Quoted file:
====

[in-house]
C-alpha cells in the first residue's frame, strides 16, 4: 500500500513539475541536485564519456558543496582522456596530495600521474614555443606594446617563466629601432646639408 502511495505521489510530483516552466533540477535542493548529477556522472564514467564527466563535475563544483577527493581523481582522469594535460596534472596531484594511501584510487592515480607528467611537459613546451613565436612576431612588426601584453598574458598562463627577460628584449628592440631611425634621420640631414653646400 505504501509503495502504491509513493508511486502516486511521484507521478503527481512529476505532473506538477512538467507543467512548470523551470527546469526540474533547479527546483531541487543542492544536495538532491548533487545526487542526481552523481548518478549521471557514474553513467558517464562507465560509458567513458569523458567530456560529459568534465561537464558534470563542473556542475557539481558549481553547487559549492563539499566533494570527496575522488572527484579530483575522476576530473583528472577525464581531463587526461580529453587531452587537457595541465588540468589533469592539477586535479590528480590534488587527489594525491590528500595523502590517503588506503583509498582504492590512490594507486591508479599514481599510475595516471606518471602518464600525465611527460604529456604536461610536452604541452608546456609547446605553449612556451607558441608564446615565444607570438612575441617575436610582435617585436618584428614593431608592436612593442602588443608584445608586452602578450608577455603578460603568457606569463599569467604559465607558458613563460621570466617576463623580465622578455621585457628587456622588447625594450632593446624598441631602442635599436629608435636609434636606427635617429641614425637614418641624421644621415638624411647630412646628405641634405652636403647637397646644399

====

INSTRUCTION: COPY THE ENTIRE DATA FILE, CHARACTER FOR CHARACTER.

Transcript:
[in-house]
C-alpha cells in the first residue's frame, strides 16, 4: 500500500513539475541536485564519456558543496582522456596530495600521474614555443606594446617563466629601432646639408 502511495505521489510530483516552466533540477535542493548529477556522472564514467564527466563535475563544483577527493581523481582522469594535460596534472596531484594511501584510487592515480607528467611537459613546451613565436612576431612588426601584453598574458598562463627577460628584449628592440631611425634621420640631414653646400 505504501509503495502504491509513493508511486502516486511521484507521478503527481512529476505532473506538477512538467507543467512548470523551470527546469526540474533547479527546483531541487543542492544536495538532491548533487545526487542526481552523481548518478549521471557514474553513467558517464562507465560509458567513458569523458567530456560529459568534465561537464558534470563542473556542475557539481558549481553547487559549492563539499566533494570527496575522488572527484579530483575522476576530473583528472577525464581531463587526461580529453587531452587537457595541465588540468589533469592539477586535479590528480590534488587527489594525491590528500595523502590517503588506503583509498582504492590512490594507486591508479599514481599510475595516471606518471602518464600525465611527460604529456604536461610536452604541452608546456609547446605553449612556451607558441608564446615565444607570438612575441617575436610582435617585436618584428614593431608592436612593442602588443608584445608586452602578450608577455603578460603568457606569463599569467604559465607558458613563460621570466617576463623580465622578455621585457628587456622588447625594450632593446624598441631602442635599436629608435636609434636606427635617429641614425637614418641624421644621415638624411647630412646628405641634405652636403647637397646644399